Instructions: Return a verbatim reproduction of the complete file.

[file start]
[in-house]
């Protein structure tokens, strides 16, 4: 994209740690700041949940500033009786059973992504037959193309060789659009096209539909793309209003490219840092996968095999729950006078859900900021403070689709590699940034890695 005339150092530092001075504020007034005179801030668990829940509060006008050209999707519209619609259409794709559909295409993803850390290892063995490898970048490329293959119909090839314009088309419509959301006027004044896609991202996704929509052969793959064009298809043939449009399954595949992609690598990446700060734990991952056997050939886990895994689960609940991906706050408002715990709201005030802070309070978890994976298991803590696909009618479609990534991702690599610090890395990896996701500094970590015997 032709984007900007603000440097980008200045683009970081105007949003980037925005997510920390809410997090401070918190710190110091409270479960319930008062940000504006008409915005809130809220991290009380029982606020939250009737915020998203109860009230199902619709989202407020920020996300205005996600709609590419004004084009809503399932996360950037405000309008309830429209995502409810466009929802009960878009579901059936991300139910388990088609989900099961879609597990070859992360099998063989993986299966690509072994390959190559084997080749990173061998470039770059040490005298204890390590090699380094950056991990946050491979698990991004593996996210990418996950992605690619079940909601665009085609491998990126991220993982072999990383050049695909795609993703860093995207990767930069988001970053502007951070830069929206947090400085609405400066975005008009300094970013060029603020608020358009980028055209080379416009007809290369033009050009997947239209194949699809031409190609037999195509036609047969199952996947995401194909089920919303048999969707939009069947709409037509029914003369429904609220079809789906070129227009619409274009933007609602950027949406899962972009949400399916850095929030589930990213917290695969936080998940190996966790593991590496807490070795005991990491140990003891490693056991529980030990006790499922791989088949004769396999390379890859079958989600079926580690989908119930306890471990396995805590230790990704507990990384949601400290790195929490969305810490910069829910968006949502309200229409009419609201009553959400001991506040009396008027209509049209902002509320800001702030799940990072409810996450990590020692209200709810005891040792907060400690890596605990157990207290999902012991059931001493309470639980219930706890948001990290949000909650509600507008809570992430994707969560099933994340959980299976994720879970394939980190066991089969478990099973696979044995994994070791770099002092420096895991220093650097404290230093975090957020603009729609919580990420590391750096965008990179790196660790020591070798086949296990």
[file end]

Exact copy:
[in-house]
């Protein structure tokens, strides 16, 4: 994209740690700041949940500033009786059973992504037959193309060789659009096209539909793309209003490219840092996968095999729950006078859900900021403070689709590699940034890695 005339150092530092001075504020007034005179801030668990829940509060006008050209999707519209619609259409794709559909295409993803850390290892063995490898970048490329293959119909090839314009088309419509959301006027004044896609991202996704929509052969793959064009298809043939449009399954595949992609690598990446700060734990991952056997050939886990895994689960609940991906706050408002715990709201005030802070309070978890994976298991803590696909009618479609990534991702690599610090890395990896996701500094970590015997 032709984007900007603000440097980008200045683009970081105007949003980037925005997510920390809410997090401070918190710190110091409270479960319930008062940000504006008409915005809130809220991290009380029982606020939250009737915020998203109860009230199902619709989202407020920020996300205005996600709609590419004004084009809503399932996360950037405000309008309830429209995502409810466009929802009960878009579901059936991300139910388990088609989900099961879609597990070859992360099998063989993986299966690509072994390959190559084997080749990173061998470039770059040490005298204890390590090699380094950056991990946050491979698990991004593996996210990418996950992605690619079940909601665009085609491998990126991220993982072999990383050049695909795609993703860093995207990767930069988001970053502007951070830069929206947090400085609405400066975005008009300094970013060029603020608020358009980028055209080379416009007809290369033009050009997947239209194949699809031409190609037999195509036609047969199952996947995401194909089920919303048999969707939009069947709409037509029914003369429904609220079809789906070129227009619409274009933007609602950027949406899962972009949400399916850095929030589930990213917290695969936080998940190996966790593991590496807490070795005991990491140990003891490693056991529980030990006790499922791989088949004769396999390379890859079958989600079926580690989908119930306890471990396995805590230790990704507990990384949601400290790195929490969305810490910069829910968006949502309200229409009419609201009553959400001991506040009396008027209509049209902002509320800001702030799940990072409810996450990590020692209200709810005891040792907060400690890596605990157990207290999902012991059931001493309470639980219930706890948001990290949000909650509600507008809570992430994707969560099933994340959980299976994720879970394939980190066991089969478990099973696979044995994994070791770099002092420096895991220093650097404290230093975090957020603009729609919580990420590391750096965008990179790196660790020591070798086949296990």